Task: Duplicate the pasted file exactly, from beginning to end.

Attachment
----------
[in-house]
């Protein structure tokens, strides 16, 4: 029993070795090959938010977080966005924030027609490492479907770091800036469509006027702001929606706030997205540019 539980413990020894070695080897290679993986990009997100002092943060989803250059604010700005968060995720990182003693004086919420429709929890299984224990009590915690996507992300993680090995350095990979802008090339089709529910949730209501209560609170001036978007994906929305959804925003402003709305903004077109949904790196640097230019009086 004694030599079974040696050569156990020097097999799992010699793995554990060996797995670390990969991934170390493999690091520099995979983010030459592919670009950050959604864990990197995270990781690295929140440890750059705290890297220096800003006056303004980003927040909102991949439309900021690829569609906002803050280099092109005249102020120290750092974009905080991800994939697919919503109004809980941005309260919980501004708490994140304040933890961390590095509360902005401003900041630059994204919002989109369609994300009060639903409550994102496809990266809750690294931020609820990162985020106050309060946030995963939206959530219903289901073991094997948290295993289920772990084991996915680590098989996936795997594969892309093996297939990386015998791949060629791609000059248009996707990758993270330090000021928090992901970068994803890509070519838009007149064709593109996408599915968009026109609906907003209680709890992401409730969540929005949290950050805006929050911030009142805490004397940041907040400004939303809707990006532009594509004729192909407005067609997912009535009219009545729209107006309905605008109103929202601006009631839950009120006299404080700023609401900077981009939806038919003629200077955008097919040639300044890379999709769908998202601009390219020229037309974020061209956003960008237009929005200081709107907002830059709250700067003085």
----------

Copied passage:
[in-house]
């Protein structure tokens, strides 16, 4: 029993070795090959938010977080966005924030027609490492479907770091800036469509006027702001929606706030997205540019 539980413990020894070695080897290679993986990009997100002092943060989803250059604010700005968060995720990182003693004086919420429709929890299984224990009590915690996507992300993680090995350095990979802008090339089709529910949730209501209560609170001036978007994906929305959804925003402003709305903004077109949904790196640097230019009086 004694030599079974040696050569156990020097097999799992010699793995554990060996797995670390990969991934170390493999690091520099995979983010030459592919670009950050959604864990990197995270990781690295929140440890750059705290890297220096800003006056303004980003927040909102991949439309900021690829569609906002803050280099092109005249102020120290750092974009905080991800994939697919919503109004809980941005309260919980501004708490994140304040933890961390590095509360902005401003900041630059994204919002989109369609994300009060639903409550994102496809990266809750690294931020609820990162985020106050309060946030995963939206959530219903289901073991094997948290295993289920772990084991996915680590098989996936795997594969892309093996297939990386015998791949060629791609000059248009996707990758993270330090000021928090992901970068994803890509070519838009007149064709593109996408599915968009026109609906907003209680709890992401409730969540929005949290950050805006929050911030009142805490004397940041907040400004939303809707990006532009594509004729192909407005067609997912009535009219009545729209107006309905605008109103929202601006009631839950009120006299404080700023609401900077981009939806038919003629200077955008097919040639300044890379999709769908998202601009390219020229037309974020061209956003960008237009929005200081709107907002830059709250700067003085």